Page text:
TRAP-1 cytoprotection against oxidative stress and mitochondrial cell death

The first function assigned to TRAP-1 was protection against mitochondrial apoptosis (Figure 1). There is now a general consensus that mammalian cells utilize two main circuitries to commit suicide by programmed cell death: an extrinsic pathway centered on the recognition and signaling properties of death receptor molecules at the cell surface [20], and an intrinsic or mitochondrial pathway, centered on the sudden induction of organelle dysfunction by various apoptotic stimuli, and culminating with the release of apoptogenic proteins, most notably, cytochrome c, in the cytosol [21]. There is extensive functional crosstalk between these two pathways, and both converge on the activation of a caspase cascade, ultimately responsible for dismantling the cell’s architecture [22]. In studying the anti-tumorigenic properties of a non-ATP competitive tyrosine kinase inhibitor, the natural compound β-hydroxyisovalerylshikonin (β-HIVS), Masuda and collaborators found that tumor cells treated with this agent or a DNA-damaging chemotherapeutic, VP-16, exhibited decreased expression of TRAP-1, which was associated with enhanced mitochondrial apoptosis [23]. Silencing of TRAP-1 by small interfering RNA (siRNA) reproduced the same phenotype, pointing to a protective role of this chaperone on mitochondrial integrity [23].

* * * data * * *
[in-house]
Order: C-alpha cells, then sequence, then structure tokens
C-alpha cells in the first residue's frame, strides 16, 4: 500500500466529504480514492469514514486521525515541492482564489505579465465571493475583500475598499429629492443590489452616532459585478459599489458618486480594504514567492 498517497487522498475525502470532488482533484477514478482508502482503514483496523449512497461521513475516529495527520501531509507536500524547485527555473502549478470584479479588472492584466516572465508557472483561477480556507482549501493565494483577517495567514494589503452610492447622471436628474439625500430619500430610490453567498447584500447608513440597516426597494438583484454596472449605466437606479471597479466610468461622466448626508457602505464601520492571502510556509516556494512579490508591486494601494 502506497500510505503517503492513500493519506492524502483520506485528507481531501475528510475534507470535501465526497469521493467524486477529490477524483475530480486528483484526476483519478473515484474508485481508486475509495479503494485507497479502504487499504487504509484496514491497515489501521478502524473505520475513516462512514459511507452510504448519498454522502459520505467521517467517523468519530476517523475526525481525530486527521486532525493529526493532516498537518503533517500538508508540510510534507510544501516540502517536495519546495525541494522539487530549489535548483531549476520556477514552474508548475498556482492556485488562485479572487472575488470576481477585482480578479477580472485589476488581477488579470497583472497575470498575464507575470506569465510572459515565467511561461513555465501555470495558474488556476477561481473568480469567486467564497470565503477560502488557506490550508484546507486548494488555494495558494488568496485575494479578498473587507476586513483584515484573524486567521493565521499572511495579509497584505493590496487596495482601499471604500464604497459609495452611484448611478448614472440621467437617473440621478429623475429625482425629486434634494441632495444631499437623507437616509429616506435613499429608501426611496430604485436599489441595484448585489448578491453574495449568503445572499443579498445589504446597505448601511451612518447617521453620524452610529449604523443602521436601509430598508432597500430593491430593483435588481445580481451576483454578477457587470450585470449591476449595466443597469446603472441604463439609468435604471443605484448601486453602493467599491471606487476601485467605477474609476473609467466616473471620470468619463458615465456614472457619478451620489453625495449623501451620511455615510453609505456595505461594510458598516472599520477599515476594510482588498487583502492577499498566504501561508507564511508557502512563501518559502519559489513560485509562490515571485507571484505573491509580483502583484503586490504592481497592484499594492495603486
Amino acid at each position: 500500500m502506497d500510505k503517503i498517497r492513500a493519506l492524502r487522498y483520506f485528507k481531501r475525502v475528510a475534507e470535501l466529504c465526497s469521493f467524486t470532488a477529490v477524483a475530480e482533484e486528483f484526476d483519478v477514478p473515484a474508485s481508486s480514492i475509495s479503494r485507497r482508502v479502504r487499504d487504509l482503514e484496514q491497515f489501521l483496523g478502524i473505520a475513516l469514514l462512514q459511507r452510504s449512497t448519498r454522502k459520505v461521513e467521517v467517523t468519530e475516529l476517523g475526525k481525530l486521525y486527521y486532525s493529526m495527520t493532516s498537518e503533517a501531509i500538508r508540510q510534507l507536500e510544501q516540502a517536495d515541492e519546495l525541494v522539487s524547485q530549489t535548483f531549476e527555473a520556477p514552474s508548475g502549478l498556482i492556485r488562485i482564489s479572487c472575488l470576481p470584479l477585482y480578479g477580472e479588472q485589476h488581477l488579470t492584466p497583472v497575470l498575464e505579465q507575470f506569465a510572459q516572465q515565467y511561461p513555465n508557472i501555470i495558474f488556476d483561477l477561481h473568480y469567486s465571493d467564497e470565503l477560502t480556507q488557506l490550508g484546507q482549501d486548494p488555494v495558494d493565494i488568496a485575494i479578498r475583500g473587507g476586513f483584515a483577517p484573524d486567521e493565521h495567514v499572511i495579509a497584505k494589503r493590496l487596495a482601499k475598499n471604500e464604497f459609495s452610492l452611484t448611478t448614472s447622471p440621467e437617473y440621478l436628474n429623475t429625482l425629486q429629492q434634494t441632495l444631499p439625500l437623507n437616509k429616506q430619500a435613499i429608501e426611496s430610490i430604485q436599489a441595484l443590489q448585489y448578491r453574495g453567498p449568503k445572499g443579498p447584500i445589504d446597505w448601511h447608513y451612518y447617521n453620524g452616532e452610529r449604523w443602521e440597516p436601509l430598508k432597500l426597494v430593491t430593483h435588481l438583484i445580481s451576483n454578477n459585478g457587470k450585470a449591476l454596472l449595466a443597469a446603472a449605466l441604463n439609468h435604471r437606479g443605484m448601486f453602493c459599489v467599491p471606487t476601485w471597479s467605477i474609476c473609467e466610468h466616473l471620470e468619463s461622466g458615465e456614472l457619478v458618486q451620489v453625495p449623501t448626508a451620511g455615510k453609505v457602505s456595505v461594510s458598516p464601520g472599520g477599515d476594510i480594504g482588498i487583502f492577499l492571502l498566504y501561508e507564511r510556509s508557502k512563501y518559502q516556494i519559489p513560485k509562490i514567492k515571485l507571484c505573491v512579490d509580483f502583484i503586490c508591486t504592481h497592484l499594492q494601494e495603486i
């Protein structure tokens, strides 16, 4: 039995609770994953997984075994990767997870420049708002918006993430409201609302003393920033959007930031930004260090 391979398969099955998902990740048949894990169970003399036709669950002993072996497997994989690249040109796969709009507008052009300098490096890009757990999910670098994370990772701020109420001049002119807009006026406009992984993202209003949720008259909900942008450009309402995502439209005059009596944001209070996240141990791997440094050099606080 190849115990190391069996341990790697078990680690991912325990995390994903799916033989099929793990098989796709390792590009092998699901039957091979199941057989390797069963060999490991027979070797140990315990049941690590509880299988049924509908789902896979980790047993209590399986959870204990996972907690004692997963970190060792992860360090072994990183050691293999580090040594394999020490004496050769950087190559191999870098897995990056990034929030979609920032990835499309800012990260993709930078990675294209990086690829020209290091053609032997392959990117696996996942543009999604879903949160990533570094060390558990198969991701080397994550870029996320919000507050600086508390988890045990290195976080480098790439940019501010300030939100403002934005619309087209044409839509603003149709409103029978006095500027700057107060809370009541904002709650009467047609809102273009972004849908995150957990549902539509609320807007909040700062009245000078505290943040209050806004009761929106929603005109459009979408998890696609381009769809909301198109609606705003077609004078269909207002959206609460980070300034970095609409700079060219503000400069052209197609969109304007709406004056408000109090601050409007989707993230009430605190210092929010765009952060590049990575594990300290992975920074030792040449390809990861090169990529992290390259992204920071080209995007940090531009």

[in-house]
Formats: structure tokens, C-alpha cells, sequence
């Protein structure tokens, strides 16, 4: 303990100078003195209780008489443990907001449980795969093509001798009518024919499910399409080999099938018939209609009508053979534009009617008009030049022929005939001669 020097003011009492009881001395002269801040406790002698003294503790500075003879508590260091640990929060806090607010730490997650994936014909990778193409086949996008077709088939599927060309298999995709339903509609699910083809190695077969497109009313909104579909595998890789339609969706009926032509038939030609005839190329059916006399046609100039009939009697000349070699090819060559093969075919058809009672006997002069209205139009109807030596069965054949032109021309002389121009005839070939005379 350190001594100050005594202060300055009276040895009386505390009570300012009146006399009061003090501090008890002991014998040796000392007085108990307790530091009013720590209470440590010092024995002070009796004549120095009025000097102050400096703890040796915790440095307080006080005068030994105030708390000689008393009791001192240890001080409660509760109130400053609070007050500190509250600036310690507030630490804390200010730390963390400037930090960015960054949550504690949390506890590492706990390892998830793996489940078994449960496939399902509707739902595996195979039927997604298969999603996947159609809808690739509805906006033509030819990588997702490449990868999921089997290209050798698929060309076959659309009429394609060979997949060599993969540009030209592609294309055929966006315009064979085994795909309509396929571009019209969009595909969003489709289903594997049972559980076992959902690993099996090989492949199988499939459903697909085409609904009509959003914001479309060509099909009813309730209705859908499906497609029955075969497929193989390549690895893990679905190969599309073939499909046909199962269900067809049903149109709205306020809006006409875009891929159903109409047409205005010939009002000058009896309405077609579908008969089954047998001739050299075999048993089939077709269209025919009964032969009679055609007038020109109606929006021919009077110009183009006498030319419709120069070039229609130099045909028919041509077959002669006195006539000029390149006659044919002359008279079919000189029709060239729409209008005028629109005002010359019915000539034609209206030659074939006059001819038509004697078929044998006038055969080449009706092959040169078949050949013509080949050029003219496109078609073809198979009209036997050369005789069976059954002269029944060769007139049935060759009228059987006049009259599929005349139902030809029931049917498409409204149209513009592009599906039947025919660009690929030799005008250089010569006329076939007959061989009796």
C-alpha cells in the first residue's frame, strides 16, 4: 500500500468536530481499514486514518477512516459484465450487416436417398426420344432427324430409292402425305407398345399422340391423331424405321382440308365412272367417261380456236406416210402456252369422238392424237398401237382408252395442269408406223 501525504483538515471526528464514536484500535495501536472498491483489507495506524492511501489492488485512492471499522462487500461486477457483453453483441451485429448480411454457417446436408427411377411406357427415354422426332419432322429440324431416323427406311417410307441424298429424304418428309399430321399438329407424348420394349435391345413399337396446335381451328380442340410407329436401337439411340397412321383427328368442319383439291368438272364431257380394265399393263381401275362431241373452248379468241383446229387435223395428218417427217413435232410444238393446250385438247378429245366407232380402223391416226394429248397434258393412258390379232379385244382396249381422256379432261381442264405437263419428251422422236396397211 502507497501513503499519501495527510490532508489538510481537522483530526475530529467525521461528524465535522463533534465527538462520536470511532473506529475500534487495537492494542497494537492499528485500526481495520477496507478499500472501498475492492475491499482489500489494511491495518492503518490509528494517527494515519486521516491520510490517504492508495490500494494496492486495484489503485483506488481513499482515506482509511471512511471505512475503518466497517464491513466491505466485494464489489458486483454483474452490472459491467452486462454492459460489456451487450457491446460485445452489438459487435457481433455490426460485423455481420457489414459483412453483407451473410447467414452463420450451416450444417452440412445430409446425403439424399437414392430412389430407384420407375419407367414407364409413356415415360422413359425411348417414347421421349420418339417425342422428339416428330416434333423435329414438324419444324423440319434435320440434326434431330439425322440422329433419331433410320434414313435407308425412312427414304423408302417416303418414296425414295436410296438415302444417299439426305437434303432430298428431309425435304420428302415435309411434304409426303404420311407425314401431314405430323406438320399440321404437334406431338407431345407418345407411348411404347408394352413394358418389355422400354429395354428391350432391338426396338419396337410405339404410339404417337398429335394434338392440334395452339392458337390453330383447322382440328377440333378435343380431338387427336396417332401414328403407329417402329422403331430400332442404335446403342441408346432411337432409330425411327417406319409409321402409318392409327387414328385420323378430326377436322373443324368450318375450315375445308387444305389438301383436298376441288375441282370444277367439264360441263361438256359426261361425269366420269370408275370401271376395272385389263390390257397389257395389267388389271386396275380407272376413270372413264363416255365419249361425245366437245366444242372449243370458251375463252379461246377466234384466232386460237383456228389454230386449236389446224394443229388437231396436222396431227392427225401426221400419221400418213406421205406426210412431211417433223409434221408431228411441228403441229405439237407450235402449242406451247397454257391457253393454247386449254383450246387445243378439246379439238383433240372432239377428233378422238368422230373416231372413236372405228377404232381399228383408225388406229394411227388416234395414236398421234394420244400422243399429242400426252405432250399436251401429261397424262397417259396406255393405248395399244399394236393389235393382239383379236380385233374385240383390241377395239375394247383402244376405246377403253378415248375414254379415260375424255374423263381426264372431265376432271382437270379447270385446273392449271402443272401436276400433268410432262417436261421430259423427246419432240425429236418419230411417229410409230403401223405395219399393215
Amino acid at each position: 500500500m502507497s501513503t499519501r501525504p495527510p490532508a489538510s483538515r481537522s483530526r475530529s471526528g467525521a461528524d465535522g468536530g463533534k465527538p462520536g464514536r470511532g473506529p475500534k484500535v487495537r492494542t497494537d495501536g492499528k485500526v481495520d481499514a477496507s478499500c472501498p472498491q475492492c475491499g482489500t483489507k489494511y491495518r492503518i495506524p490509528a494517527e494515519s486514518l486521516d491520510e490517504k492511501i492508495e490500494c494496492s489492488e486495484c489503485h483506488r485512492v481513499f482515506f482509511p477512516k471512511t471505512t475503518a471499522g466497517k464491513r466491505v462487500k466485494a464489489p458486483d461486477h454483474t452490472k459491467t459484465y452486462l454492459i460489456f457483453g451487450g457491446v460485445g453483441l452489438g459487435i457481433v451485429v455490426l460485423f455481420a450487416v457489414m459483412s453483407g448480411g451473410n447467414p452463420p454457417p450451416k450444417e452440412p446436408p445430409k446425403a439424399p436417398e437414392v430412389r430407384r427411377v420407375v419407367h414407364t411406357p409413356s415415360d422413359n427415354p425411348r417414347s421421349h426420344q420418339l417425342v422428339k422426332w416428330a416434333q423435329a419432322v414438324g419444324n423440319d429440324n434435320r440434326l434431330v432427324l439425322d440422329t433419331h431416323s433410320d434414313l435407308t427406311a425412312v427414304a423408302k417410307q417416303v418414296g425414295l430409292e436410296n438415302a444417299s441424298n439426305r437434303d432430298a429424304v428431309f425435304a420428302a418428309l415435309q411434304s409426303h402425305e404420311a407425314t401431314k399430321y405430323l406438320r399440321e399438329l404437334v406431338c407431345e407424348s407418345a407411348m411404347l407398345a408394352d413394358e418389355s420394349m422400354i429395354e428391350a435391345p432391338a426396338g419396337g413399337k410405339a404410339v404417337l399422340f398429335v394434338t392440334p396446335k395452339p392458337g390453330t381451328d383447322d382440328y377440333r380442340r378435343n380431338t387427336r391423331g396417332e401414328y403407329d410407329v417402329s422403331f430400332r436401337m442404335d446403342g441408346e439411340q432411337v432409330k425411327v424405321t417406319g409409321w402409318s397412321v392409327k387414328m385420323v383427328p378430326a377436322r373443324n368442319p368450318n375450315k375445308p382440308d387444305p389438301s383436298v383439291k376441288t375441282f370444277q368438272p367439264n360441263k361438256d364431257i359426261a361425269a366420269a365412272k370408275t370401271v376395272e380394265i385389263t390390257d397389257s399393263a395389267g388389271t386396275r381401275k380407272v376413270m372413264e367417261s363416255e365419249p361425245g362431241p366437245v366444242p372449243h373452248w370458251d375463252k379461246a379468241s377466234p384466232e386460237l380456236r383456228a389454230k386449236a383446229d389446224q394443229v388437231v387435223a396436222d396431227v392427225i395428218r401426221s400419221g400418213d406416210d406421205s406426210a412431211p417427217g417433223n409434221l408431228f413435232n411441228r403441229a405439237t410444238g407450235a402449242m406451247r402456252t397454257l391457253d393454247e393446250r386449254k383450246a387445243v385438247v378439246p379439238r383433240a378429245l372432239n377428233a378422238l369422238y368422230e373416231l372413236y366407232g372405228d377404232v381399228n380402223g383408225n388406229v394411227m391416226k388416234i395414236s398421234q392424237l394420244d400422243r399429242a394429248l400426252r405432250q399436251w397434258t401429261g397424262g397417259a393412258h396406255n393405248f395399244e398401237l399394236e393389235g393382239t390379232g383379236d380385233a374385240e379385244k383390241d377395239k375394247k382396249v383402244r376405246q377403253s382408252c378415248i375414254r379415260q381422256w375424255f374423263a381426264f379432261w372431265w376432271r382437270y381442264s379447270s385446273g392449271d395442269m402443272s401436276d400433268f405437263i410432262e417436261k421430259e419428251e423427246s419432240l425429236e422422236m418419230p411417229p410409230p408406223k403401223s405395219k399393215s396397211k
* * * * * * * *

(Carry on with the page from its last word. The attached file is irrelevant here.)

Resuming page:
Figure 1
TRAP-1 cytoprotection

A similar conclusion was reached in independent studies looking at cell death pathways activated during innate immunity, a host defense mechanism against viral infection and, potentially, oncogenic transformation. One of the lesser studied mediators of this response is Granzyme M, a serine protease stored in granules of effector cell populations, and released in the extracellular environment during target cell killing [24]. Mechanistically, Granzyme M acts on the mitochondria, inducing loss of transmembrane potential, swelling of the matrix, generation of reactive oxygen species (ROS), and discharge of cytochrome c [25]. It turns out that Granzyme M cleavage of TRAP-1 within mitochondria contributed to this cell death response. This proteolytic event caused loss of TRAP-1 ATPase activity, associated with increased production of ROS, cytochrome c release and enhanced apoptosis [25].